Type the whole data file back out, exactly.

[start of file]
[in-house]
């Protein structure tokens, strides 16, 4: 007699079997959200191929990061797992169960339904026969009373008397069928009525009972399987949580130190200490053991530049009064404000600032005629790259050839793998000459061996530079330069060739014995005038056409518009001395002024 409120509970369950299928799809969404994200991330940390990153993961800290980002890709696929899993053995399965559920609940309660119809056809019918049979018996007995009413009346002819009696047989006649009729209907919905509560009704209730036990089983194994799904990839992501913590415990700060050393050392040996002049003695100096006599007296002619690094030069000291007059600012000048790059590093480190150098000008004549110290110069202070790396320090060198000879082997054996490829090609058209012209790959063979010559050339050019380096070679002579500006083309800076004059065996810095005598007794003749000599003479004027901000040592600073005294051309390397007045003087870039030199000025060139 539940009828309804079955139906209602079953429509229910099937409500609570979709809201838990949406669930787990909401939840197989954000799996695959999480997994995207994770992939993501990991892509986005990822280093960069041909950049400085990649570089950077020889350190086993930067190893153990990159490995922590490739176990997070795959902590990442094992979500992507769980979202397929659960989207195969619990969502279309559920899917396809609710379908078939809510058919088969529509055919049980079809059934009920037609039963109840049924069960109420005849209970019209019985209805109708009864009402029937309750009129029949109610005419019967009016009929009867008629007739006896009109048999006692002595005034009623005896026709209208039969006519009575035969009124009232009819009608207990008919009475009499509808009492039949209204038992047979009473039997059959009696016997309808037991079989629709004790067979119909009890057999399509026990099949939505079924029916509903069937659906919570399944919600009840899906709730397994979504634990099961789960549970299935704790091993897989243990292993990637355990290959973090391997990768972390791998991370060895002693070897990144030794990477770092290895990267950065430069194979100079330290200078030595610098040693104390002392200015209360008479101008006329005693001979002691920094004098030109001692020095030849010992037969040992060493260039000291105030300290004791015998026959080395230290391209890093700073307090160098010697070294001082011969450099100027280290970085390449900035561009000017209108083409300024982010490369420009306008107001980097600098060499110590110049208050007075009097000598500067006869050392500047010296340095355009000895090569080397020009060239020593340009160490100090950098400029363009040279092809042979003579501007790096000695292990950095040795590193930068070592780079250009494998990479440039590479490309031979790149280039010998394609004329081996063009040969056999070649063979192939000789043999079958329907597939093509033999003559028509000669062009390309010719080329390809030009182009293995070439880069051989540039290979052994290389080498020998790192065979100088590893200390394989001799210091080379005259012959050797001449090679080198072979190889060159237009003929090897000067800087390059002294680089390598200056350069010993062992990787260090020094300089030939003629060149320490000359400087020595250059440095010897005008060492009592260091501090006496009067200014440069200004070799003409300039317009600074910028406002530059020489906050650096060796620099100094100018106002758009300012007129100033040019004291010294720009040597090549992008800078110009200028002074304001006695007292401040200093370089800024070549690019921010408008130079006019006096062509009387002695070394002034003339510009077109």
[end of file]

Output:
[in-house]
């Protein structure tokens, strides 16, 4: 007699079997959200191929990061797992169960339904026969009373008397069928009525009972399987949580130190200490053991530049009064404000600032005629790259050839793998000459061996530079330069060739014995005038056409518009001395002024 409120509970369950299928799809969404994200991330940390990153993961800290980002890709696929899993053995399965559920609940309660119809056809019918049979018996007995009413009346002819009696047989006649009729209907919905509560009704209730036990089983194994799904990839992501913590415990700060050393050392040996002049003695100096006599007296002619690094030069000291007059600012000048790059590093480190150098000008004549110290110069202070790396320090060198000879082997054996490829090609058209012209790959063979010559050339050019380096070679002579500006083309800076004059065996810095005598007794003749000599003479004027901000040592600073005294051309390397007045003087870039030199000025060139 539940009828309804079955139906209602079953429509229910099937409500609570979709809201838990949406669930787990909401939840197989954000799996695959999480997994995207994770992939993501990991892509986005990822280093960069041909950049400085990649570089950077020889350190086993930067190893153990990159490995922590490739176990997070795959902590990442094992979500992507769980979202397929659960989207195969619990969502279309559920899917396809609710379908078939809510058919088969529509055919049980079809059934009920037609039963109840049924069960109420005849209970019209019985209805109708009864009402029937309750009129029949109610005419019967009016009929009867008629007739006896009109048999006692002595005034009623005896026709209208039969006519009575035969009124009232009819009608207990008919009475009499509808009492039949209204038992047979009473039997059959009696016997309808037991079989629709004790067979119909009890057999399509026990099949939505079924029916509903069937659906919570399944919600009840899906709730397994979504634990099961789960549970299935704790091993897989243990292993990637355990290959973090391997990768972390791998991370060895002693070897990144030794990477770092290895990267950065430069194979100079330290200078030595610098040693104390002392200015209360008479101008006329005693001979002691920094004098030109001692020095030849010992037969040992060493260039000291105030300290004791015998026959080395230290391209890093700073307090160098010697070294001082011969450099100027280290970085390449900035561009000017209108083409300024982010490369420009306008107001980097600098060499110590110049208050007075009097000598500067006869050392500047010296340095355009000895090569080397020009060239020593340009160490100090950098400029363009040279092809042979003579501007790096000695292990950095040795590193930068070592780079250009494998990479440039590479490309031979790149280039010998394609004329081996063009040969056999070649063979192939000789043999079958329907597939093509033999003559028509000669062009390309010719080329390809030009182009293995070439880069051989540039290979052994290389080498020998790192065979100088590893200390394989001799210091080379005259012959050797001449090679080198072979190889060159237009003929090897000067800087390059002294680089390598200056350069010993062992990787260090020094300089030939003629060149320490000359400087020595250059440095010897005008060492009592260091501090006496009067200014440069200004070799003409300039317009600074910028406002530059020489906050650096060796620099100094100018106002758009300012007129100033040019004291010294720009040597090549992008800078110009200028002074304001006695007292401040200093370089800024070549690019921010408008130079006019006096062509009387002695070394002034003339510009077109």